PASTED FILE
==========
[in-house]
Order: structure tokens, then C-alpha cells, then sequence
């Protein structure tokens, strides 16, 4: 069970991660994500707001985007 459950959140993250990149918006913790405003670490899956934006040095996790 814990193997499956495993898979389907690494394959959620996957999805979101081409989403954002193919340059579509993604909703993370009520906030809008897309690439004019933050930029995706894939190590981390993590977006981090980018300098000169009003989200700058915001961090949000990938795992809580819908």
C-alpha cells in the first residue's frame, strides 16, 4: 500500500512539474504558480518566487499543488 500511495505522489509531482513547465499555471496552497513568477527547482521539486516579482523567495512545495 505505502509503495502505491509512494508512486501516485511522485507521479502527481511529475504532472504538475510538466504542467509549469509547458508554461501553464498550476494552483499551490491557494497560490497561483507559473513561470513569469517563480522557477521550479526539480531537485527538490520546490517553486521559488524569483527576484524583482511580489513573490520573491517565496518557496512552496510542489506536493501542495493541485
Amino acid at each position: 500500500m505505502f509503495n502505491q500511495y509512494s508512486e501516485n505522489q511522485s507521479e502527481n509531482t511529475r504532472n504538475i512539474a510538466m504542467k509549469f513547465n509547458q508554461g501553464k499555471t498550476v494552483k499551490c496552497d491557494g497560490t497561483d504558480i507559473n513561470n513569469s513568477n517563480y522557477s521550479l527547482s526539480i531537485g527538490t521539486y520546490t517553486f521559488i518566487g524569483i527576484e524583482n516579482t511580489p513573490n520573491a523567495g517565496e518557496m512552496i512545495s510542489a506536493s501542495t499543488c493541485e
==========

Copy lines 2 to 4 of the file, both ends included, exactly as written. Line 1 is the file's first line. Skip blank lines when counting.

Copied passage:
Order: structure tokens, then C-alpha cells, then sequence
């Protein structure tokens, strides 16, 4: 069970991660994500707001985007 459950959140993250990149918006913790405003670490899956934006040095996790 814990193997499956495993898979389907690494394959959620996957999805979101081409989403954002193919340059579509993604909703993370009520906030809008897309690439004019933050930029995706894939190590981390993590977006981090980018300098000169009003989200700058915001961090949000990938795992809580819908």
C-alpha cells in the first residue's frame, strides 16, 4: 500500500512539474504558480518566487499543488 500511495505522489509531482513547465499555471496552497513568477527547482521539486516579482523567495512545495 505505502509503495502505491509512494508512486501516485511522485507521479502527481511529475504532472504538475510538466504542467509549469509547458508554461501553464498550476494552483499551490491557494497560490497561483507559473513561470513569469517563480522557477521550479526539480531537485527538490520546490517553486521559488524569483527576484524583482511580489513573490520573491517565496518557496512552496510542489506536493501542495493541485